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Colorado State University

1. Cammack, Daniel L. Thermal impacts on the early life history of Sauger (Sander canadensis).

Degree: MS(M.S.), Fish, Wildlife, and Conservation Biology, 2019, Colorado State University

Sauger (Sander canadensis), a large North American member of the family Percidae, often exhibit sporadic recruitment governed by a variety of biotic and abiotic factors. This episodic reproductive success is emblematic in Percids, as it has been documented across a wide geographic area for multiple Percid species. Temperature, the most influential abiotic variable, directly affects Percid recruitment, physiology, and distribution, while simultaneously modifying many other factors that govern population dynamics such as food abundance. The Wind and Bighorn River drainages of Wyoming, among the highest elevation tributaries of the Missouri River basin, remain a stronghold for two native Sauger populations. These populations are among the slowest growing and longest lived in the entire native range and provide an important recreational angling resource. While recent population trends have been positive (2011-2016), conditions in the past decade have resulted in poor recruitment, with only older age classes present in the annual Wyoming Game and Fish Department (WGFD) surveys of the Wind River population (2002-2011). Agency concern over poor recruitment resulted in the initiation of artificial spawning operations in both drainages, with the aim of bolstering these populations. Sauger hatch percentages from these spawning efforts were highly variable, and generally low across all years (0-75%). One hypothesis advanced to explain the observed variable egg survival was that river temperatures leading up to and during the spawn were outside of optimal ranges. Our research explored how temperature affects multiple stages in reproduction including adults, embryos, and prolarvae. Specifically, we tested the effect of temperatures in the range of 10-24°C on the survival and rates of development of Sauger embryos and prolarvae (phase I and II). In the incubation experiment, hatch rates were low for all treatments (<22%). Sauger embryos displayed appreciable thermal plasticity and no differences in hatch percentage were detected in the range of 12.2-18.9°C. Statistically lower hatch rates were detected for our 10°C and diel fluctuating (17-22°C) treatments compared to all others. Hatch timing and duration was inversely related with temperature. We developed a regression model to estimate temperature units (TU's) necessary to reach hatching and duration of hatch (days) based on average temperature. Our results indicate that optimal incubation temperature for Sauger is near 14.5°C. Sauger prolarvae survived at high rates (>90%) to the onset of exogenous feeding in all treatments ≥ 18°C, although pronounced mortality associated with the time that yolk was completely absorbed, suggested that starvation occurred, despite offering brine shrimp (Artemia nauplii) daily. Prolarvae in the 12 and 15°C treatments survived at a statistically lower rate to the onset of exogenous feeding and fed poorly after. We suggest that optimal temperature for prolarvae survival is in the range of 18-24°C with the caveat that rapid mortality can result… Advisors/Committee Members: Myrick, Christopher A. (advisor), Johnson, Brett M. (committee member), Ghalambor, Cameron K. (committee member).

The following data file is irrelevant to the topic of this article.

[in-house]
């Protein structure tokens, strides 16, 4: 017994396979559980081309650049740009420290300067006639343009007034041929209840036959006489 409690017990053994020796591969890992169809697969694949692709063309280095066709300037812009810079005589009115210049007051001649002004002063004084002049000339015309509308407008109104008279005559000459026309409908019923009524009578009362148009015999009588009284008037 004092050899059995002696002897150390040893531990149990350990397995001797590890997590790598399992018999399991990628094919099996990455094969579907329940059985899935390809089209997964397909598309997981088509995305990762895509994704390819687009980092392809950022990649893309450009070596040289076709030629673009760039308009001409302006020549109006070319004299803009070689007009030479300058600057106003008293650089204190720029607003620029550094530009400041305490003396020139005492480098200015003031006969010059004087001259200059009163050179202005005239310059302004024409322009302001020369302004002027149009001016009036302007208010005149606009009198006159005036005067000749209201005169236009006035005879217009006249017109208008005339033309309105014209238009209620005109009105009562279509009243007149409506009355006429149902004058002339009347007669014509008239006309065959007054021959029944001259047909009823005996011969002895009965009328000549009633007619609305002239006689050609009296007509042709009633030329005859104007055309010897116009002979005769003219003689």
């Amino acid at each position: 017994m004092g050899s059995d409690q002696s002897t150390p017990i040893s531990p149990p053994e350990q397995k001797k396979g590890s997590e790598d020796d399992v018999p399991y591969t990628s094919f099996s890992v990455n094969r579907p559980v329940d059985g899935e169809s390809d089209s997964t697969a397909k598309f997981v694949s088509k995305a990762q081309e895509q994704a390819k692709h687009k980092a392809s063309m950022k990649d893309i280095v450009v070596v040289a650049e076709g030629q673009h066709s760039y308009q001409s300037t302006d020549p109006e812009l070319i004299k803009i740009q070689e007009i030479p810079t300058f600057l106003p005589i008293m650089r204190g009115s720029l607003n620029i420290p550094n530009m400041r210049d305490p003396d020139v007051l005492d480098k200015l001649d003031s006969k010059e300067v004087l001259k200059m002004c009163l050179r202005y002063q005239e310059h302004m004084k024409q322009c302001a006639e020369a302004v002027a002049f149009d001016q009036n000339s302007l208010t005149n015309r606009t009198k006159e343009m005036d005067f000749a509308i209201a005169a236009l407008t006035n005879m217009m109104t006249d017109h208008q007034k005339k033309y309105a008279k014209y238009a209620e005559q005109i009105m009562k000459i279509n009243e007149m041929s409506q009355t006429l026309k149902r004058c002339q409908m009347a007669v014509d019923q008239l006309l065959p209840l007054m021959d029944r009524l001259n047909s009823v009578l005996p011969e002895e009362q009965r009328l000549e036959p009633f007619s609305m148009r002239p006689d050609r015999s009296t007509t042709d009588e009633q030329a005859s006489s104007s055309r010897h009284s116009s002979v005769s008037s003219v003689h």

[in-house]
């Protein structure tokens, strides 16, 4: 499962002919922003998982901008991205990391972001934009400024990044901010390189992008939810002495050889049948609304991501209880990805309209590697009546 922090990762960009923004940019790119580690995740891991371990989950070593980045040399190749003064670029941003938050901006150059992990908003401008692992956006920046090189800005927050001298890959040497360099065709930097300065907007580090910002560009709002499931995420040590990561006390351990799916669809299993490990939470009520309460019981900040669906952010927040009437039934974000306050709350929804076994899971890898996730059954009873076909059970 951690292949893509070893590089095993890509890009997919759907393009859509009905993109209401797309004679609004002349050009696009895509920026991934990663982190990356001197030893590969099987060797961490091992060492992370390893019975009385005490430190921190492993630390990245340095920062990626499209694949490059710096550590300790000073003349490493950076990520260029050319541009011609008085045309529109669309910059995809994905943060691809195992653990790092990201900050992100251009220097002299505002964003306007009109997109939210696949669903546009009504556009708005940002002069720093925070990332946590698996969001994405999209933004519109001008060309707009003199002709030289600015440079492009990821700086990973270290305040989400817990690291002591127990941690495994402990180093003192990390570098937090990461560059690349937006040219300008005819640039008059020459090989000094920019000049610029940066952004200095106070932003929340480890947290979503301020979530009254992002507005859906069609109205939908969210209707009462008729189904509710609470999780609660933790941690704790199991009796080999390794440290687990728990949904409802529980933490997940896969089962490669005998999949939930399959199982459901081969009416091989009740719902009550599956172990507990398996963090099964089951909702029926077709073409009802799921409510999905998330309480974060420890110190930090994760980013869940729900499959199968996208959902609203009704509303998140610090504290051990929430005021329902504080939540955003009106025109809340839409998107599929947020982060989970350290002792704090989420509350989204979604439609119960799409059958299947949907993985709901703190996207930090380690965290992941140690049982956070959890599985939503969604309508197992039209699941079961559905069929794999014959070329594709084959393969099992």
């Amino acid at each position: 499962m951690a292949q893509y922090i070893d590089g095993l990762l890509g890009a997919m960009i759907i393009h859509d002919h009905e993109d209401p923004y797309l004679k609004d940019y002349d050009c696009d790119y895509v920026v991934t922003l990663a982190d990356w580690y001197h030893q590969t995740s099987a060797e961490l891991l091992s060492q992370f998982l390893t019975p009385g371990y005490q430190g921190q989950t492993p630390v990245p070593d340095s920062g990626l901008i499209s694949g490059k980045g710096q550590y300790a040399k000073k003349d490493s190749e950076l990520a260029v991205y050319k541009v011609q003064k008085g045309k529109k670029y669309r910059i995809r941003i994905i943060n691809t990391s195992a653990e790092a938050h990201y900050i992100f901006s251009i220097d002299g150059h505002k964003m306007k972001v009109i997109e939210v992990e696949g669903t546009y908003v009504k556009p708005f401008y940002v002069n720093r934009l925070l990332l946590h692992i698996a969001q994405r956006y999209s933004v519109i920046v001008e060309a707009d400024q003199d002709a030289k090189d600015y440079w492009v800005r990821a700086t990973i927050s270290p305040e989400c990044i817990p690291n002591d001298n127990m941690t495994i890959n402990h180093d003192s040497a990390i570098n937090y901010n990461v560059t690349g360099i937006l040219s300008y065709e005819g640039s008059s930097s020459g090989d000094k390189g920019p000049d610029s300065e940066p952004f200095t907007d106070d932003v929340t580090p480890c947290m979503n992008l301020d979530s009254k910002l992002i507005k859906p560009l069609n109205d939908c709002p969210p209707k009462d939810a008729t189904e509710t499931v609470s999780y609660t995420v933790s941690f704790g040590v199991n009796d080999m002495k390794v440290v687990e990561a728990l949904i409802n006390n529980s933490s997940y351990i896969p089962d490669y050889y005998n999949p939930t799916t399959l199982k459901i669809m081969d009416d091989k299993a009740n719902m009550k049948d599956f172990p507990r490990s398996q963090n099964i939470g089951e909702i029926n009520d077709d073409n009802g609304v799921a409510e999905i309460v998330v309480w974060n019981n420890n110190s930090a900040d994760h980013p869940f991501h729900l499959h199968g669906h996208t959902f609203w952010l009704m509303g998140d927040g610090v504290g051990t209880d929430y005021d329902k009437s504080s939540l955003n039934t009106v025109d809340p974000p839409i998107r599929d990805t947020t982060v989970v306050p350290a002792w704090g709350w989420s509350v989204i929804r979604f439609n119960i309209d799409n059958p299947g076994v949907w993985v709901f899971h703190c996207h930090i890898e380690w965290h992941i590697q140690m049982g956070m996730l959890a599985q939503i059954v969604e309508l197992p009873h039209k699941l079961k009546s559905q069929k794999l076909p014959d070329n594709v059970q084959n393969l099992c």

Subjects/Keywords: Sauger; Reproduction; Temperature

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APA (6th Edition):

Cammack, D. L. (2019). Thermal impacts on the early life history of Sauger (Sander canadensis). (Masters Thesis). Colorado State University. Retrieved from http://hdl.handle.net/10217/195295

Chicago Manual of Style (16th Edition):

Cammack, Daniel L. “Thermal impacts on the early life history of Sauger (Sander canadensis).” 2019. Masters Thesis, Colorado State University. Accessed July 20, 2019. http://hdl.handle.net/10217/195295.

MLA Handbook (7th Edition):

Cammack, Daniel L. “Thermal impacts on the early life history of Sauger (Sander canadensis).” 2019. Web. 20 Jul 2019.

Vancouver:

Cammack DL. Thermal impacts on the early life history of Sauger (Sander canadensis). [Internet] [Masters thesis]. Colorado State University; 2019. [cited 2019 Jul 20]. Available from: http://hdl.handle.net/10217/195295.

Council of Science Editors:

Cammack DL. Thermal impacts on the early life history of Sauger (Sander canadensis). [Masters Thesis]. Colorado State University; 2019. Available from: http://hdl.handle.net/10217/195295

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